Pastor Walter Womack was among an array of people representing various groups as they made a pitch for raises beyond what Mayor Jim Strickland called for in his budget proposal. (Photo: Gary S. Whitlow/GSW Enterprises/TSD Archives)

By Dr. Sybil C. Mitchell

In a former life, Pastor Walter Womack of Faithful Baptist Church was the “right-hand man” to the late Rev. Dwight Montgomery, the outspoken, long-time president of the Southern Christian Leadership Conference (SCLC) Memphis Chapter.

Today, as the organization’s leader, Womack is finding there is a high price to be paid for being a civil rights leader.

“I saw first-hand how Pastor Montgomery continued to put his own money into the organization because there was always a shortage of resources,” said Womack. “I’ve been president of Memphis SCLC for three years now. And now, I find myself doing the exact, same thing because there is a serious lack of funding.”

All those years of shadowing Montgomery and supporting SCLC efforts to bring about the “beloved community” Dr. Martin Luther King Jr. often spoke about paid off in 2018 when heir-apparent Womack took the mantle of leadership during the MLK50 celebration.

“There was a big march during the 50th anniversary celebration of Dr. King’s death,” said Womack. “His son, Martin Luther King III, was here, and there were programs and celebrations surrounding my installation as leader of the local SCLC chapter.

“But there is a tremendous sacrifice of time as well as finances. The work must continue, and I am committed to our vision.”

Dr. Martin Luther King Jr. was the longtime leader of the national SCLC.

Womack is willing to pay the price of leadership, but there are some “fundamental issues” he feels the organization continues to struggle with, namely “basic disrespect for the organization” and the “great decline in membership numbers since the 1960s when Dr. King led SCLC.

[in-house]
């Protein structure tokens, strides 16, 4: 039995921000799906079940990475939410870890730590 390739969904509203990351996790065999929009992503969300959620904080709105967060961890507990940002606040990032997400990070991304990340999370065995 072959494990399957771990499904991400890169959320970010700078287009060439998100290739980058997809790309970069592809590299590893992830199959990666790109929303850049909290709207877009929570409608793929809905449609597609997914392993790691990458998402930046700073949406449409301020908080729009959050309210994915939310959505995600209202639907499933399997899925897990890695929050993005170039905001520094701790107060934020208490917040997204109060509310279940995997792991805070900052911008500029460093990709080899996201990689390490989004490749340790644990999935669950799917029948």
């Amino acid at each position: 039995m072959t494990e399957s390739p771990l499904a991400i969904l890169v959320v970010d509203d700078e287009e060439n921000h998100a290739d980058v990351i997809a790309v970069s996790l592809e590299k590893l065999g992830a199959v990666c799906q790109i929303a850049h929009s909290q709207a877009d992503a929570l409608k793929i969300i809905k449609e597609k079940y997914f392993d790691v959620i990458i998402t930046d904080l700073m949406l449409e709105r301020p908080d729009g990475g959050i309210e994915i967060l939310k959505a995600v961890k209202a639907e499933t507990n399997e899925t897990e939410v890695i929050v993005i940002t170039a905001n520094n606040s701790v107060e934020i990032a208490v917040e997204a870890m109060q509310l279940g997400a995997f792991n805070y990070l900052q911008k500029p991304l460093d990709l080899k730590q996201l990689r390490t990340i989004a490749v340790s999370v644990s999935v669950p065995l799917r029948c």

“I would like to see the Memphis SCLC become a more powerful force in fighting crime and the effects of poverty in our communities,” said Womack.

“My vision for growth involves more participation of those Dr. King came here to serve when he was killed. We want to partner with AFSCME in the continued fight for fair wages and healthcare equality.”

Montgomery, who died in September of 2017 at the age of 67, took a reflective look at his own presidency in a news interview just weeks before his death.

“Ever since I have been President, we have worked to minimize negative gang activity, getting mentors and tutors for our public schools.  We have tried to stand up for people who have been cut from TennCare. We stood up with the Kellogg’s workers who were locked out,” Montgomery said.

Womack has sought to build on the work Montgomery started. Crime, poverty and taking a stand with union workers has always been part of SCLC’s mission, he said.

“People are being held back when there is not a decent, livable wage being paid,” said Womack. “Crime and poverty go hand in hand. People are not being raised out of the level of poverty, and the wealth gap continues to grow so wide that a young man cannot feed his family and drive a decent car. Poverty breeds crime.”

Womack shares the belief of Montgomery as he vowed to turn his attention to public education. Montgomery felt young people “must be shown that the way out of poverty is getting a good education.”

This article originally appeared in the New Tri-State Defender.

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